LIFEFORCE – Henry Mancini

July 2, 2015 Leave a comment

lifeforceTHROWBACK THIRTY

Original Review by Jonathan Broxton

What do you think of when you think of the music of Henry Mancini? The gentle romance of Breakfast at Tiffany’s? The effortlessly cool jazz of Peter Gunn or The Pink Panther? The forbidden passion of The Thorn Birds? The playful “Baby Elephant Walk” from Hatari? I’d bet my bottom dollar that most people would come up with those classics long before they thought of an epic orchestral sci-fi horror score, but that’s exactly what Mancini wrote for Lifeforce, a British-American production directed by Tobe Hooper and produced by the notorious Yoram Globus and Menahem Golan for Cannon Films. The film is a loose adaptation of Colin Wilson’s 1976 novel The Space Vampires, and stars Steve Railsback as the head of a multi-national space exploration team sent to investigate Halley’s Comet as it makes one of it’s regular 75-year passes past Earth. The team finds a space craft concealed inside the comet’s corona, and inside the space craft they find the preserved bodies of three seemingly humanoid aliens in suspended animation, including one incredibly beautiful female. However, when the space exploration team’s ship returns home, Mission Control in London finds it empty, save for the three aliens, which soon awake and begin draining ‘life force’ energies from every human they encounter. The film co-starred Peter Firth, Frank Finlay, Patrick Stewart, and Mathilda May, who spends almost the entire film completely naked; despite this obvious selling point, the film was a disaster, recouping less than half of its $25 million budget, and receiving terrible reviews from most critics of the time. Read more…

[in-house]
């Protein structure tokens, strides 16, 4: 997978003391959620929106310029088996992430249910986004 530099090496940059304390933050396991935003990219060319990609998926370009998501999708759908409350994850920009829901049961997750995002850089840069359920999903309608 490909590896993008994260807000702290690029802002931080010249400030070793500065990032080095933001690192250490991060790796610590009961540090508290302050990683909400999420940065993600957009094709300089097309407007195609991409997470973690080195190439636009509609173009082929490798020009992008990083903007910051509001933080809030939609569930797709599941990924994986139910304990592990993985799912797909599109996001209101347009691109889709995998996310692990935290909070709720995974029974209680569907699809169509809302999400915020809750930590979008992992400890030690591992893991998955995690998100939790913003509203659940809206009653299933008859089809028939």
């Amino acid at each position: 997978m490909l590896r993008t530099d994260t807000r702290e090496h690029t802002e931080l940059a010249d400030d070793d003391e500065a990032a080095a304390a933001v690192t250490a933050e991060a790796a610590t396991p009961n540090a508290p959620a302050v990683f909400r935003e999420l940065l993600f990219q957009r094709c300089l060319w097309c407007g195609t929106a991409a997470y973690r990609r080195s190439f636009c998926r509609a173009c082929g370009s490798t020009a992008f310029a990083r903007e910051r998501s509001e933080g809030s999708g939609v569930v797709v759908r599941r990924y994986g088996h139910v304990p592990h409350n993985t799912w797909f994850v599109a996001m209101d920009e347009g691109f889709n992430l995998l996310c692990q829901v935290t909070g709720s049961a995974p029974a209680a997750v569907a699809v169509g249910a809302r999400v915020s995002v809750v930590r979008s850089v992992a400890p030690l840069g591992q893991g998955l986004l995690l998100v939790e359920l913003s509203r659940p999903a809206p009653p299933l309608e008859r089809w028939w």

HERBERT STOTHART – Fathers of Film Music, Part 11

July 1, 2015 1 comment

Herbert StothartArticle by Craig Lysy

Born: 11 September 1885, Milwaukee, Wisconsin.
Died: 1 February 1949.

Herbert Stothart was born of Scottish and German ancestry in Milwaukee, Wisconsin, in 1885. He studied at Milwaukee Normal School with a curriculum tailored to prepare him for an academic career as a teacher of history. He helped pay for his education by working as a theatre usher, which also elicited a lifelong fascination with movies. It came to pass that he joined an Episcopal Church choir, which kindled a fervent love of music. When he entered the University of Wisconsin, he continued on this path by composing and conducting musicals for the Haresfoot Dramatic Club. His exposure to the musical arts and his extracurricular activities staging school musicals ignited in Stothart a lifelong passion for music, which would now dominate his life. His hard work paid off when one of his productions, “Manicure Shop”, was successfully staged professionally in Chicago, which opened opportunities for further musical studies in Europe. Once this occurred his career path was firmly set, and he returned to America, securing full-time employment as a composer for vaudeville and New York musical theatre. Read more…